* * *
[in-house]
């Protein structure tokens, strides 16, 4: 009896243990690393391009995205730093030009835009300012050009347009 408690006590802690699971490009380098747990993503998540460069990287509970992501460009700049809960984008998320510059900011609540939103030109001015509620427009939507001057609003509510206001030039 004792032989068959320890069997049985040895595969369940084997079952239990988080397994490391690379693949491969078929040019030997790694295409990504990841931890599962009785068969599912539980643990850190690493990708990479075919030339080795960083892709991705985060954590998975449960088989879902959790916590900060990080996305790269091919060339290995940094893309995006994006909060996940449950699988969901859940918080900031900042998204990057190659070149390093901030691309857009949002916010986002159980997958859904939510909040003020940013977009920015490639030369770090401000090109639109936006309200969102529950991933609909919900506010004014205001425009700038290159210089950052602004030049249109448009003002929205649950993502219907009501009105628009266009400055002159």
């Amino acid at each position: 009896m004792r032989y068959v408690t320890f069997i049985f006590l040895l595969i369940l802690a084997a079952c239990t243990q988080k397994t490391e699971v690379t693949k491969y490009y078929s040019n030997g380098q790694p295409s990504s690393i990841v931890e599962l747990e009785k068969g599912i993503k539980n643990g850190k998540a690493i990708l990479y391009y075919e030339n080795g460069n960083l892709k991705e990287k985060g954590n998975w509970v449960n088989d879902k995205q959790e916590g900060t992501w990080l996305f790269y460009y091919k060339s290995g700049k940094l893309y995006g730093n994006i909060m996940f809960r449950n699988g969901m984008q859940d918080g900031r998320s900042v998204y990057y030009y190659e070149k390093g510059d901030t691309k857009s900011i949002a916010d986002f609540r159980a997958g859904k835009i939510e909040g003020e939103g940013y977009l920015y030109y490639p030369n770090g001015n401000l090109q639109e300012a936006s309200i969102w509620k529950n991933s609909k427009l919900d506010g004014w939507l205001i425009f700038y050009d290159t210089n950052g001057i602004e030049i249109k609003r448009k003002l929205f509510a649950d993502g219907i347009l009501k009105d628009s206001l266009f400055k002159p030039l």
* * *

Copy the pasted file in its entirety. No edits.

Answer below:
[in-house]
């Protein structure tokens, strides 16, 4: 009896243990690393391009995205730093030009835009300012050009347009 408690006590802690699971490009380098747990993503998540460069990287509970992501460009700049809960984008998320510059900011609540939103030109001015509620427009939507001057609003509510206001030039 004792032989068959320890069997049985040895595969369940084997079952239990988080397994490391690379693949491969078929040019030997790694295409990504990841931890599962009785068969599912539980643990850190690493990708990479075919030339080795960083892709991705985060954590998975449960088989879902959790916590900060990080996305790269091919060339290995940094893309995006994006909060996940449950699988969901859940918080900031900042998204990057190659070149390093901030691309857009949002916010986002159980997958859904939510909040003020940013977009920015490639030369770090401000090109639109936006309200969102529950991933609909919900506010004014205001425009700038290159210089950052602004030049249109448009003002929205649950993502219907009501009105628009266009400055002159």
């Amino acid at each position: 009896m004792r032989y068959v408690t320890f069997i049985f006590l040895l595969i369940l802690a084997a079952c239990t243990q988080k397994t490391e699971v690379t693949k491969y490009y078929s040019n030997g380098q790694p295409s990504s690393i990841v931890e599962l747990e009785k068969g599912i993503k539980n643990g850190k998540a690493i990708l990479y391009y075919e030339n080795g460069n960083l892709k991705e990287k985060g954590n998975w509970v449960n088989d879902k995205q959790e916590g900060t992501w990080l996305f790269y460009y091919k060339s290995g700049k940094l893309y995006g730093n994006i909060m996940f809960r449950n699988g969901m984008q859940d918080g900031r998320s900042v998204y990057y030009y190659e070149k390093g510059d901030t691309k857009s900011i949002a916010d986002f609540r159980a997958g859904k835009i939510e909040g003020e939103g940013y977009l920015y030109y490639p030369n770090g001015n401000l090109q639109e300012a936006s309200i969102w509620k529950n991933s609909k427009l919900d506010g004014w939507l205001i425009f700038y050009d290159t210089n950052g001057i602004e030049i249109k609003r448009k003002l929205f509510a649950d993502g219907i347009l009501k009105d628009s206001l266009f400055k002159p030039l």